Saturday, April 4, 2015

The big issue about trophy hunting conservationists ignore


The big issue about trophy hunting conservationists ignore

Lately there have been several papers and essays in the literature about the value of trophy hunting to fund conservation of rare and endangered species.  Aside from the ethical and aesthetic issues around killing a magnificent animal so its head can be severed and displayed, the main point is that the people wanting trophies will pay a lot of money for the opportunity do so.   The follow-on to this argument then is that the money they spend creates a value for the animal and provides funds to poor countries to conserve living trophy species populations.   For the sake of discussion I’ll call the two schools the conservation hunters and the conservation professionals.  The hunters want to fund conservation by permits and fees to hunt, the professionals do not want animals killed for trophies and think conservation funding from other sources should suffice.

The underlying truth is that for the species in question, the status quo is not working.  More funding is needed.  Traditional funding sources seem not to be enough.  The hunters school say they can fill the funding gap.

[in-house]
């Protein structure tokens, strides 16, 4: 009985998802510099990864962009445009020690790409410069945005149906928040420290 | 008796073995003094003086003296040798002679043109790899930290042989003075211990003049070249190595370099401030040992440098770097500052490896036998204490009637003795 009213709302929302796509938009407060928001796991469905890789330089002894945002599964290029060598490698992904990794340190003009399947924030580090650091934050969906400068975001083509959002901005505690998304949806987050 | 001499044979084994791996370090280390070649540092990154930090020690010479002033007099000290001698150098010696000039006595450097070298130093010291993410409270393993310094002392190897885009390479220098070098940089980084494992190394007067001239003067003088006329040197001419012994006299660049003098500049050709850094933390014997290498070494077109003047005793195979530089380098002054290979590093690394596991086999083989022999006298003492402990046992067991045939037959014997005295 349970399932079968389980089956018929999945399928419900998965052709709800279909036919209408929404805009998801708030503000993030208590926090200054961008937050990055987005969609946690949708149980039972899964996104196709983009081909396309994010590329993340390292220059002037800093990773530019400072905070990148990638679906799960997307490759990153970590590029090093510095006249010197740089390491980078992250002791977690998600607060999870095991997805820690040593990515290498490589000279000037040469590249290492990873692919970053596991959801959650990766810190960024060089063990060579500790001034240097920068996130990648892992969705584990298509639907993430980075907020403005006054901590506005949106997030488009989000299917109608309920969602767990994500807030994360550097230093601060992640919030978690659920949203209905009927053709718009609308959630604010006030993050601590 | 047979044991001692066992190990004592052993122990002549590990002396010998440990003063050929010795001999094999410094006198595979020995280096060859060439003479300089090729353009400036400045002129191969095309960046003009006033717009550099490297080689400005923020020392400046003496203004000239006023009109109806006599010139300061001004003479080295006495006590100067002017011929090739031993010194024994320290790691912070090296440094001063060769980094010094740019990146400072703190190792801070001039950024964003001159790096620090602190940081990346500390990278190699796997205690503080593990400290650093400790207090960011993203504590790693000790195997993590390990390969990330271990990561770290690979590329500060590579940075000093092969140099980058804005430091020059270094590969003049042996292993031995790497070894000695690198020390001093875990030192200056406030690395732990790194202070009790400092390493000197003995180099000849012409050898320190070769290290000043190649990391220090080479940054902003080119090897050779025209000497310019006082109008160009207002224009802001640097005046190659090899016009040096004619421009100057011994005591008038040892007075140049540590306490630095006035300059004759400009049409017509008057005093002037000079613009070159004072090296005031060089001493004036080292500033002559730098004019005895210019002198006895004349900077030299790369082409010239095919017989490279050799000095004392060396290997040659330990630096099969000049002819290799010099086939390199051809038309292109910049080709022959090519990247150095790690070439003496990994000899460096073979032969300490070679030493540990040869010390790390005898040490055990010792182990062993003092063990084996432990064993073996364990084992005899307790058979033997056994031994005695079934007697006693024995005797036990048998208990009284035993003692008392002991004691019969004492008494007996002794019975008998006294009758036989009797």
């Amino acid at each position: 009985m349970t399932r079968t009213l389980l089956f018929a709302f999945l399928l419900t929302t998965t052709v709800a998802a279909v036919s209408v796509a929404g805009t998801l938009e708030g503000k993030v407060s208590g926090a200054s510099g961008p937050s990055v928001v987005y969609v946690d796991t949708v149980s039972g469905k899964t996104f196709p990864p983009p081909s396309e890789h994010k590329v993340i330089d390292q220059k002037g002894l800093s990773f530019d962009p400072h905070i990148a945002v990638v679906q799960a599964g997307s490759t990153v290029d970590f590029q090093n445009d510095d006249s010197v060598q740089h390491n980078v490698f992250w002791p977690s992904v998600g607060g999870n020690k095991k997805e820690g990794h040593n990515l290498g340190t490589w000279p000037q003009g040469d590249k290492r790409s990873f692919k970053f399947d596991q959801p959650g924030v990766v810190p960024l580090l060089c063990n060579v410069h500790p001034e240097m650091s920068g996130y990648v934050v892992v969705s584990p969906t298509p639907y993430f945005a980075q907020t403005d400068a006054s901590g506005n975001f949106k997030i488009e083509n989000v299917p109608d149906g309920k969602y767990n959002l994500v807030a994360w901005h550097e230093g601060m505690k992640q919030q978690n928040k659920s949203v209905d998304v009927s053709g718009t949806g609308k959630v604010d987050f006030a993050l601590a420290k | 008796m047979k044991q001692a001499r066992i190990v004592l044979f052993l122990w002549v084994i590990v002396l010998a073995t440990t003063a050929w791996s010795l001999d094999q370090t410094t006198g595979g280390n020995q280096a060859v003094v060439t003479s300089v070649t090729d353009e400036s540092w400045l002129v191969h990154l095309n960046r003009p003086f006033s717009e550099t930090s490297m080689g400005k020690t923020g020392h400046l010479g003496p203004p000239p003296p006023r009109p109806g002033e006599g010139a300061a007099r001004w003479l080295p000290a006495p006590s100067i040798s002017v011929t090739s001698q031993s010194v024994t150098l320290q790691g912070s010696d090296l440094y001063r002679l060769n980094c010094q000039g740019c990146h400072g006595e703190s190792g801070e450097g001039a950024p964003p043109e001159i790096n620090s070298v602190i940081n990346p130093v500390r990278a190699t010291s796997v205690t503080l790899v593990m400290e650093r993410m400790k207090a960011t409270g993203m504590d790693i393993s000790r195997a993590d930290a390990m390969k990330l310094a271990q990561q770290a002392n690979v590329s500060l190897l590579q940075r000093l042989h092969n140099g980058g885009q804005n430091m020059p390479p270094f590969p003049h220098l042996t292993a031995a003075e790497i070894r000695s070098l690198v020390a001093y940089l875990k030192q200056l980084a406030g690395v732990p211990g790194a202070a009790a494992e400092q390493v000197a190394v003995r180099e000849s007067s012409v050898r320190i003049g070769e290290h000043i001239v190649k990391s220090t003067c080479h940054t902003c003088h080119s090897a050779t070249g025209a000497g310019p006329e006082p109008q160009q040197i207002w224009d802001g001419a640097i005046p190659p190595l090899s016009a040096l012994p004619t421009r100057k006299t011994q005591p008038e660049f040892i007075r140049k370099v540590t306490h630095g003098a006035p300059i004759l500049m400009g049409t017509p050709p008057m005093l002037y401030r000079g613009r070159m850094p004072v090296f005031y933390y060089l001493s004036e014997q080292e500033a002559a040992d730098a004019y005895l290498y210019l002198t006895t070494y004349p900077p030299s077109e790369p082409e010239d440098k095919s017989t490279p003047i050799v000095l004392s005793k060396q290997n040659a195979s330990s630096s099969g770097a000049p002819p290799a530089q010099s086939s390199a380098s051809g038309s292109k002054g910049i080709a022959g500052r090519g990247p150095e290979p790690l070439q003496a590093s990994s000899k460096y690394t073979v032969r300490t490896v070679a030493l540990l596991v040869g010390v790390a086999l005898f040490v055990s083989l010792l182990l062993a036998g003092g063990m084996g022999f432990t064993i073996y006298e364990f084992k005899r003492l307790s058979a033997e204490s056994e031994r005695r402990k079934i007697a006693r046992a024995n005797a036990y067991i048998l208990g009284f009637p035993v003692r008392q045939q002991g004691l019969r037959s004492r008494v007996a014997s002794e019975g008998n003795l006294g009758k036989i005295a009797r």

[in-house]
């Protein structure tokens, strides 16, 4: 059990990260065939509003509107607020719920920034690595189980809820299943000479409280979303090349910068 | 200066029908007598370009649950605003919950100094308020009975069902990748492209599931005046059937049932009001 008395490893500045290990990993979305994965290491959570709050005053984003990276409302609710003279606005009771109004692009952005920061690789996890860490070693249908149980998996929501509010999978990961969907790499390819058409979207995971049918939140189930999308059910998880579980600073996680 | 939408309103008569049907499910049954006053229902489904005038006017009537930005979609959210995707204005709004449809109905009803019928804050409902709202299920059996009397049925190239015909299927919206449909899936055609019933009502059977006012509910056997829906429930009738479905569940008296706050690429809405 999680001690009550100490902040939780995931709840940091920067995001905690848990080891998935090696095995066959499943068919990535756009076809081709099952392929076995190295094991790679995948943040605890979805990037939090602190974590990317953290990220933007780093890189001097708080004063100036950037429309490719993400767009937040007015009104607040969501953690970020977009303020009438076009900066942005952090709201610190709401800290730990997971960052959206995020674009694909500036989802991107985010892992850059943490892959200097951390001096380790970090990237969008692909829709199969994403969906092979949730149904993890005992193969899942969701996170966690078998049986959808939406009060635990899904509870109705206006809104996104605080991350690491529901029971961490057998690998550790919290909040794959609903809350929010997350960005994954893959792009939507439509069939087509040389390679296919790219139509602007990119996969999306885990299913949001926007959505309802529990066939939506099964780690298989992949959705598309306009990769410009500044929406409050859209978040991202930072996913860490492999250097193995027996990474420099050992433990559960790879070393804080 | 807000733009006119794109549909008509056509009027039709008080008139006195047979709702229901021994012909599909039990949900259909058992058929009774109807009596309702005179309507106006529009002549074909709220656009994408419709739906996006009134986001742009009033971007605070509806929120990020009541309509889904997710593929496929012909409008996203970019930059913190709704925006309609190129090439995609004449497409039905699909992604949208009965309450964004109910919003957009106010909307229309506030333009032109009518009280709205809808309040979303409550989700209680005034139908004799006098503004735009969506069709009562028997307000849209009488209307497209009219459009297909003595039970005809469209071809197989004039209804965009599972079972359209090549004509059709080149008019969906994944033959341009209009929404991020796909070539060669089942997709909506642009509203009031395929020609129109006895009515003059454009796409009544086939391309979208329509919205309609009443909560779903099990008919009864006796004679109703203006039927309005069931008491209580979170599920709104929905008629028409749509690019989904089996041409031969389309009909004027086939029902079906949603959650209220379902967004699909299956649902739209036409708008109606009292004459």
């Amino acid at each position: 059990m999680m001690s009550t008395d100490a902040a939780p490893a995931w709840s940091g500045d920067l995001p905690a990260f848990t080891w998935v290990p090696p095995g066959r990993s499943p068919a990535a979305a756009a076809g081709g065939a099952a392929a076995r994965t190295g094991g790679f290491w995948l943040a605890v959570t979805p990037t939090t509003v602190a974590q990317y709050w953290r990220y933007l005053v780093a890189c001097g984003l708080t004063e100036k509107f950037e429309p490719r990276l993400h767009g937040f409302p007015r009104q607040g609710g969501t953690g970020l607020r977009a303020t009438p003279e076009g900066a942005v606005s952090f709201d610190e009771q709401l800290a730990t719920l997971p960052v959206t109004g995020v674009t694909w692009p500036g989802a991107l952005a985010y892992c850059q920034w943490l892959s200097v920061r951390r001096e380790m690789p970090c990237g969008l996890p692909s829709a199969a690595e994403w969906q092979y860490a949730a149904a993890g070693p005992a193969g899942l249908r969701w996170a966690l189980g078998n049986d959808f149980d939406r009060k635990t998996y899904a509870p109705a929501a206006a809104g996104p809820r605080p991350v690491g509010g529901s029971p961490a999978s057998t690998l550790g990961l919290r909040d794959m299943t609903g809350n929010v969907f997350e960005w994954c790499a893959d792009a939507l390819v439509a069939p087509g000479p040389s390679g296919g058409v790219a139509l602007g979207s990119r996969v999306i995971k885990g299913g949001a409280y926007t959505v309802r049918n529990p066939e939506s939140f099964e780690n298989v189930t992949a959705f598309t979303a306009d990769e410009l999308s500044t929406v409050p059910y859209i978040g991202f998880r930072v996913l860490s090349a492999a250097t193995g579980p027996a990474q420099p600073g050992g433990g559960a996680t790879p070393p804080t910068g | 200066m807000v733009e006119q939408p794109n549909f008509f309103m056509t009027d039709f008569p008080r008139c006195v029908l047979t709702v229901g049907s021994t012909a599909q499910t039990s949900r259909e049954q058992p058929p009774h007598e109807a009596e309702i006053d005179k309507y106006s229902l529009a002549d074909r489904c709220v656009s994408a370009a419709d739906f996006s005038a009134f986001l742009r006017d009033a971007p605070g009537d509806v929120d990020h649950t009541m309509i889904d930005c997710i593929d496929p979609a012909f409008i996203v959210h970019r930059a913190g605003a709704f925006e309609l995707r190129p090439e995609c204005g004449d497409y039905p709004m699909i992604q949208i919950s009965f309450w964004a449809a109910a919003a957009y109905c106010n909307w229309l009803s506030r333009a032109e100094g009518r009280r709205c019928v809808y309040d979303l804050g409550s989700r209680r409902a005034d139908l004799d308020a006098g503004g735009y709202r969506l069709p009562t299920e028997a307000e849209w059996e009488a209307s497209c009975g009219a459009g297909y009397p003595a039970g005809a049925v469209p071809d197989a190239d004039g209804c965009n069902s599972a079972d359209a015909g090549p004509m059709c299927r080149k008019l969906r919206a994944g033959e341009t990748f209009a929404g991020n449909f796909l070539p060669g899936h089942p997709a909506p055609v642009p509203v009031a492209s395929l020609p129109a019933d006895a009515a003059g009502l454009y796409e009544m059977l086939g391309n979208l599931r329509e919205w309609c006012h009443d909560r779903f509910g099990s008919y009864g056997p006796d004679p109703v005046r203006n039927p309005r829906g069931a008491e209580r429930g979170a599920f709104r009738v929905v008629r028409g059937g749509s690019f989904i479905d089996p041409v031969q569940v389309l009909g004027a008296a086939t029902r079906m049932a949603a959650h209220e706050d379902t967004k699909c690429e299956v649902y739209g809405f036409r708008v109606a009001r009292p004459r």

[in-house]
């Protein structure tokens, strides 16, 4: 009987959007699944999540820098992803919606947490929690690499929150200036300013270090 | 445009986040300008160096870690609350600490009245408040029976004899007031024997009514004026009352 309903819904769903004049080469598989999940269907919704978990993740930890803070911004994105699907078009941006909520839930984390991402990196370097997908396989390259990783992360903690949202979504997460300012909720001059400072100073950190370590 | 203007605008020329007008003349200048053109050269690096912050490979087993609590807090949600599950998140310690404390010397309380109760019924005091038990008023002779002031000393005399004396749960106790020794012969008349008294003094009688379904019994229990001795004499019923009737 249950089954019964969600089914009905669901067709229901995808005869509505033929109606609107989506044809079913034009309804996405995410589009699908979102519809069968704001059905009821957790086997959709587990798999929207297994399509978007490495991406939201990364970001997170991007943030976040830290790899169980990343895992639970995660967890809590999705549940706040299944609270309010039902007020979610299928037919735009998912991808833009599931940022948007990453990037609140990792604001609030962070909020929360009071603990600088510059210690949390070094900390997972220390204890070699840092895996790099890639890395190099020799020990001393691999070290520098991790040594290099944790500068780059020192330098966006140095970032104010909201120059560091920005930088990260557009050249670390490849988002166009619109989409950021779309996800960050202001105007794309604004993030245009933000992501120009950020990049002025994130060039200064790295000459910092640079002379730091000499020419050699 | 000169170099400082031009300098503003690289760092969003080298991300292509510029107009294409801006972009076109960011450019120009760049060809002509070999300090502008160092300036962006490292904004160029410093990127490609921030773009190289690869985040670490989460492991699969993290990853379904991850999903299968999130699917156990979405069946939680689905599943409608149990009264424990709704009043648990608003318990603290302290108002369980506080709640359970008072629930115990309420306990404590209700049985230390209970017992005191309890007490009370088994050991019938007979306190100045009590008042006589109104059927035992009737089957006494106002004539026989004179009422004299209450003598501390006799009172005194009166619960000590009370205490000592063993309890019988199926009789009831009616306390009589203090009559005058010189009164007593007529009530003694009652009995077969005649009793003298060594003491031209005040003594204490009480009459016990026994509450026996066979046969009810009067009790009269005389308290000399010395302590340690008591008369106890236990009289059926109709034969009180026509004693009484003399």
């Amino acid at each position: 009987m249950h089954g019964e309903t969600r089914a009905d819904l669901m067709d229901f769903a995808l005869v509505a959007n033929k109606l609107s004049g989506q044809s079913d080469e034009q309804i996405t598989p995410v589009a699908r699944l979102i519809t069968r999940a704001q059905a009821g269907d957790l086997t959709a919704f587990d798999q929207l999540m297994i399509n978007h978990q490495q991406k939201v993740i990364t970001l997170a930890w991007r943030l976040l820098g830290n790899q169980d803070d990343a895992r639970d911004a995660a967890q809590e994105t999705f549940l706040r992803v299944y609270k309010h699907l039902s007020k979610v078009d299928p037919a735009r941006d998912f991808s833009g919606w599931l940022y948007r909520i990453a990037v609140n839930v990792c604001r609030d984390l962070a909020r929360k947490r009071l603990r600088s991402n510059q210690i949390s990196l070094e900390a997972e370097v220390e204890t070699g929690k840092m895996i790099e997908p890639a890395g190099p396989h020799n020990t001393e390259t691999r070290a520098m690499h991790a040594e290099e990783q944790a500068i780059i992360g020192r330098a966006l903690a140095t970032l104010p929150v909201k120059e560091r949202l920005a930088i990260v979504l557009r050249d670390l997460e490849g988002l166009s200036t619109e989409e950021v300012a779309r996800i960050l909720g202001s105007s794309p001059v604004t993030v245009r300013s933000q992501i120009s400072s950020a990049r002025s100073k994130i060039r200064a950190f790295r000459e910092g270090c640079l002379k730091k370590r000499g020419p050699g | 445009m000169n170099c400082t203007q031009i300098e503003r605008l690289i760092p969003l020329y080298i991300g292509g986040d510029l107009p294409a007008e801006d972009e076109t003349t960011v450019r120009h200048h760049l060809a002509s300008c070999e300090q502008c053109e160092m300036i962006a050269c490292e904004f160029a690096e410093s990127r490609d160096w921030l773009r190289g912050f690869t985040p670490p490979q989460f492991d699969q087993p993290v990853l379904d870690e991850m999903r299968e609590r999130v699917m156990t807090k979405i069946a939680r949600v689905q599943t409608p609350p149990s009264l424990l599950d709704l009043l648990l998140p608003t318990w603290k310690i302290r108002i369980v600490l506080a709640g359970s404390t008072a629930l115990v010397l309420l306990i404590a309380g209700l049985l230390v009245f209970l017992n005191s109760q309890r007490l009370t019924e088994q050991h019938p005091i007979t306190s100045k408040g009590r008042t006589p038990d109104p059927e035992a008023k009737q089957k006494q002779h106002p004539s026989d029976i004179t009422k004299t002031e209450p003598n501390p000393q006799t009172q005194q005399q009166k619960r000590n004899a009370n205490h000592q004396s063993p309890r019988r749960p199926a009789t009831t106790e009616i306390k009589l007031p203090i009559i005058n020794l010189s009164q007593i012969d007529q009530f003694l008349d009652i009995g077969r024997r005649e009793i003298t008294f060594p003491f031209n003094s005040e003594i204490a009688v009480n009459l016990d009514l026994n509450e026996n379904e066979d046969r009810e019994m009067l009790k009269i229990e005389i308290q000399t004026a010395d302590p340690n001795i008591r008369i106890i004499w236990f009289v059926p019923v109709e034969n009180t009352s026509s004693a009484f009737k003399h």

But why should a relatively small amount of trophy funding make that much difference?  Even if there are a lot of hunters willing to pay, for rare species there just are not that many trophies to be had.  The income will be relatively small compared to the millions of people, some of them wealthy donors and foundations, willing to contribute for the conservation of charismatic endangered species (and all the species that might make good trophies are charismatic).   With all the millions of dollars available and being spent via the conservation professionals, how could the relatively small contribution of hunters make a difference?